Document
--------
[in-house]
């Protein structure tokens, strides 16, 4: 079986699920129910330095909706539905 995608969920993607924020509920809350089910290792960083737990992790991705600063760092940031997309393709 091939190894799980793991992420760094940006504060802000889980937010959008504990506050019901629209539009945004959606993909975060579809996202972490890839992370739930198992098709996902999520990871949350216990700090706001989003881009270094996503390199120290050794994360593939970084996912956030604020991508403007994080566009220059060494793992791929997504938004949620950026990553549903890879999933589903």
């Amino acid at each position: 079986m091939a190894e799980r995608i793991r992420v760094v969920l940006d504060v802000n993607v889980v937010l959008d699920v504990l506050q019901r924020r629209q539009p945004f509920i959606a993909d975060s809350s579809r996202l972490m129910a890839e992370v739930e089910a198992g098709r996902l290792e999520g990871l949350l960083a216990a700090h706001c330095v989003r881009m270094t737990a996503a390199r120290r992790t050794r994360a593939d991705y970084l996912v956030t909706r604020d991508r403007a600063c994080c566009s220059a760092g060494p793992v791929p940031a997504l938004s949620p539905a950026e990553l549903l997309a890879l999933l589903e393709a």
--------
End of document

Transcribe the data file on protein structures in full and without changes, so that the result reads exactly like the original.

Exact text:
[in-house]
């Protein structure tokens, strides 16, 4: 079986699920129910330095909706539905 995608969920993607924020509920809350089910290792960083737990992790991705600063760092940031997309393709 091939190894799980793991992420760094940006504060802000889980937010959008504990506050019901629209539009945004959606993909975060579809996202972490890839992370739930198992098709996902999520990871949350216990700090706001989003881009270094996503390199120290050794994360593939970084996912956030604020991508403007994080566009220059060494793992791929997504938004949620950026990553549903890879999933589903």
């Amino acid at each position: 079986m091939a190894e799980r995608i793991r992420v760094v969920l940006d504060v802000n993607v889980v937010l959008d699920v504990l506050q019901r924020r629209q539009p945004f509920i959606a993909d975060s809350s579809r996202l972490m129910a890839e992370v739930e089910a198992g098709r996902l290792e999520g990871l949350l960083a216990a700090h706001c330095v989003r881009m270094t737990a996503a390199r120290r992790t050794r994360a593939d991705y970084l996912v956030t909706r604020d991508r403007a600063c994080c566009s220059a760092g060494p793992v791929p940031a997504l938004s949620p539905a950026e990553l549903l997309a890879l999933l589903e393709a």